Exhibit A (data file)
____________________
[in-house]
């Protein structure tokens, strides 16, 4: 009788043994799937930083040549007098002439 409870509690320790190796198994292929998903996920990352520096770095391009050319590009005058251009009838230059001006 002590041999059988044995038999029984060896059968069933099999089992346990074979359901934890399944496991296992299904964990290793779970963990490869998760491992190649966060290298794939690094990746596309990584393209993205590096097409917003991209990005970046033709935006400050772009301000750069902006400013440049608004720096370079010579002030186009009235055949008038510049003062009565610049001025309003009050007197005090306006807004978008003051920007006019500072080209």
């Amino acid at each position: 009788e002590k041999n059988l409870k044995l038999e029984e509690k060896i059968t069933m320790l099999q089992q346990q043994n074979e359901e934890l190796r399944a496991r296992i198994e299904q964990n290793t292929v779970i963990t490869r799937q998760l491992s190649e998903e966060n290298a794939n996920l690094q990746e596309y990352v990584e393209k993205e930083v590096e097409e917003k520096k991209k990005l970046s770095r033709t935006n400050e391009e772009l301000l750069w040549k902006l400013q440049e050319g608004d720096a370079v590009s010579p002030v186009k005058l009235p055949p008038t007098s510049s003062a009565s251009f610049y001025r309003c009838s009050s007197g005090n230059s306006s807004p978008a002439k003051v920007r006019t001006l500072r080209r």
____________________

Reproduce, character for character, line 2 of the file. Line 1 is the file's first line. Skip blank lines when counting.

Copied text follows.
């Protein structure tokens, strides 16, 4: 009788043994799937930083040549007098002439 409870509690320790190796198994292929998903996920990352520096770095391009050319590009005058251009009838230059001006 002590041999059988044995038999029984060896059968069933099999089992346990074979359901934890399944496991296992299904964990290793779970963990490869998760491992190649966060290298794939690094990746596309990584393209993205590096097409917003991209990005970046033709935006400050772009301000750069902006400013440049608004720096370079010579002030186009009235055949008038510049003062009565610049001025309003009050007197005090306006807004978008003051920007006019500072080209």